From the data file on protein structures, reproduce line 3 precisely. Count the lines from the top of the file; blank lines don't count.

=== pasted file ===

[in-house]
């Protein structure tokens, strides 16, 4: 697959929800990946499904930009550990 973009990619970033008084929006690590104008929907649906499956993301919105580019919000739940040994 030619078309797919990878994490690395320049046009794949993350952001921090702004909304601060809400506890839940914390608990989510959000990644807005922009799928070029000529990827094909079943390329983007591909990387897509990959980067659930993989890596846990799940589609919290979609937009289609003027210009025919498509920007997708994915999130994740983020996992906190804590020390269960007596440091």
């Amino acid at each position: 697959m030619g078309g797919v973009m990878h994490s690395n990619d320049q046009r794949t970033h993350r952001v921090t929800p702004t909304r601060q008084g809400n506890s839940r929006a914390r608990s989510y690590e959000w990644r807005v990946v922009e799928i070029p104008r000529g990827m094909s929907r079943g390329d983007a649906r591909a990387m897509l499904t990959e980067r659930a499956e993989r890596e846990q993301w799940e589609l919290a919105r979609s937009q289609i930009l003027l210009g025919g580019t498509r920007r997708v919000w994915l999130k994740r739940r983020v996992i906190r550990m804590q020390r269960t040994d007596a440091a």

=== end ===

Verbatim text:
């Amino acid at each position: 697959m030619g078309g797919v973009m990878h994490s690395n990619d320049q046009r794949t970033h993350r952001v921090t929800p702004t909304r601060q008084g809400n506890s839940r929006a914390r608990s989510y690590e959000w990644r807005v990946v922009e799928i070029p104008r000529g990827m094909s929907r079943g390329d983007a649906r591909a990387m897509l499904t990959e980067r659930a499956e993989r890596e846990q993301w799940e589609l919290a919105r979609s937009q289609i930009l003027l210009g025919g580019t498509r920007r997708v919000w994915l999130k994740r739940r983020v996992i906190r550990m804590q020390r269960t040994d007596a440091a």